Keyword Allows for you to create metadata keywords that are searchable, and to associate them with the different documents you create in scrivener.
Inspector Let’s you get a pop-up of the inspector without having to leave fullscreen mode. A drop down menu on that pop-up will let you select the different inspector elements (comments, keywords etc.)
Go To Gives you a view of the hierarchy of your project (what’s typically in the binder) from the fullscreen mode.
Word Count Shows the word count of the document actively displayed in fullscreen mode
Character Count Shows the character count of the document actively displayed in fullscreen mode
Paper Fade A slider that let’s you adjust the opacity (solid vs transparancy) of the text on top of the background image.
Fullscreen Toggle A button to return back to the normal view (exit fullscreen mode)

 

 

 

 

Scrivener Keyboard Shortcuts

 

Just as the toolbar helps you not have to navigate the menus to get something done, its helpful to know a few shortcuts in Scrivener so that you never have to take your hand off the keyboard to use the mouse.

The simplest command, and perhaps the most useful, is the save command. If you want to save your document on a Mac, for example, you press the command key on the keyboard, and while holding that key down, also press the letter “S,” for save. This is represented in the “Shortcut for Mac” column below as “Command key + S.” Note, in some cases, there are three or more keys that must be pressed simultaneously to achieve the action you wish.

Desired Outcome/Action Shortcut for Mac  Shortcut for Windows
Save Project Command key + S Ctrl + S
Project Statistics Shift + Option + Command key + S Ctrl + . (Period)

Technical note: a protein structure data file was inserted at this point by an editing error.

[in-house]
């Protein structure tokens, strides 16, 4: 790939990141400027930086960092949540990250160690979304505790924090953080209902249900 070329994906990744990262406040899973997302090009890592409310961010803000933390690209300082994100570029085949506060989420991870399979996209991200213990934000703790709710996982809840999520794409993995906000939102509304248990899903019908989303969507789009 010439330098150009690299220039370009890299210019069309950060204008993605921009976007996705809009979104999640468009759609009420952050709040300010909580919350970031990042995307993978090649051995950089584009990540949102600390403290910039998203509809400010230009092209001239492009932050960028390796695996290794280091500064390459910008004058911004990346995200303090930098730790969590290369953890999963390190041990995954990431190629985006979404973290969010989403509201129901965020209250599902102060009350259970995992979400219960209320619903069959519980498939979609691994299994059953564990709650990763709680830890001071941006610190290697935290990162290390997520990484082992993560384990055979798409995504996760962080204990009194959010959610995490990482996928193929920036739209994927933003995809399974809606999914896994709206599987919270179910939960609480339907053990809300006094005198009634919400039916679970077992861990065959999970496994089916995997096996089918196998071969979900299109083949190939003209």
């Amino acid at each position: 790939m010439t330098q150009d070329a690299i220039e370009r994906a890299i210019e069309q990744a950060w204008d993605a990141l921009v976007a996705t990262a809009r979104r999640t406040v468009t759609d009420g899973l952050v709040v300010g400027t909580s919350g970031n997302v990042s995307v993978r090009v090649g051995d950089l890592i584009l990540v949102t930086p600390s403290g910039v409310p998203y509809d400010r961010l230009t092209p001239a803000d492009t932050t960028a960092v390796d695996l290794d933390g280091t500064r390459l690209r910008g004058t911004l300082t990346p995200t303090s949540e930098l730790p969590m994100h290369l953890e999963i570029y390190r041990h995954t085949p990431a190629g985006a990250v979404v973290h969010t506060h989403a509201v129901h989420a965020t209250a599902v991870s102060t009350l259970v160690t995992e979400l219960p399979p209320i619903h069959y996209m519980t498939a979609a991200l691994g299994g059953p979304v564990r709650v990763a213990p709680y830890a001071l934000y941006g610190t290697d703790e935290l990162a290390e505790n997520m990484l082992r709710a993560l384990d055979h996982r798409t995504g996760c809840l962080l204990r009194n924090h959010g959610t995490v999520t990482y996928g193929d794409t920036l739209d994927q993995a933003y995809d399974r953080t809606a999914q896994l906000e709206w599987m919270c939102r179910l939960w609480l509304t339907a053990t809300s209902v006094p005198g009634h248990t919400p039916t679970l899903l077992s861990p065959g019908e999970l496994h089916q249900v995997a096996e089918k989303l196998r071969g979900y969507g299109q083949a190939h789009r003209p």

Text Statistics Shift + Command key + T Ctrl + / (Forward Slash)
Show Project Targets Shift + Command key + T Ctrl + , (Comma)
Show or Hide the Binder Option + Command key + B Ctrl + Shift + B
Show or Hide the Inspector Option + Command key + I Ctrl + Shift + I
Enter Composition Mode (Full Screen Mode) Option + Command key + F F11
Scrivenings Mode / Document View Command key + 1 Ctrl + 1
Script Mode for Screenplays Command key + 8 Ctrl + 4
Typewriter Scrolling (Auto Scrolling) Control + Command key + T Windows + Control + T
Preferences / Options Command key + , (Comma) F12
Show Project Keywords Shift + Option + Command key + H Ctrl + Shift + O
Metadata Settings Option+Command key+, (Comma) Ctrl + Shift + M
Corkboard View Command key + 2 Ctrl + 2
Outline View Command key + 3 Ctrl + 3
Compile Project (Ebook, for Example) Option + Command key + E Ctrl + Shift + E
 

Scrivener Shortcuts for Files

 

Desired Outcome/Action Shortcut for Mac Shortcut for Windows
Create a Text Element/Doc Command key + N Ctrl + N
Create a Folder Option + Command key + N Ctrl + Shift + N
Merge Shift + Command key + M Ctrl + M
Take a Snapshot Command key + 5 Ctrl + 5
Take a Snapshot with Title Shift + Command key + 5 Ctrl + Shift + 5
Split at Selection Command key + K Ctrl + K
Split with Selection as Title Option + Command key + K Ctrl + Shift + K
Import Files Shift + Command key + I Ctrl + Shift + J
Export Files Shift + Command key + E Ctrl + Shift + X
 
 
 

Scrivener Keyboard Shortcuts (Formatting & Editing)

 

Desired Outcome/Action Shortcuts for Mac Shortcuts for Windows
Find Command key + F Ctrl + F
Copy Command key + C Ctrl + C
Cut Command key + X Ctrl + X
Paste Command key + V Ctrl + V
Paste & Match Style Shift + Option + Command key + V Ctrl + Shift + V
Underline Command key + U Ctrl + U
Bold Command key + B Ctrl + B
Italic Command key + I Ctrl + I
Footnote Option + Command key + 8 N/A
Inline Footnote Shift + Command key + F Ctrl + Shift + F
Comment Shift + Command key + 8 N/A
Annotation Shift + Command key + A Ctrl + Shift + A

 

Scrivener Shortcuts Links

Literature and Latte Support

Dashkards

Renegade Word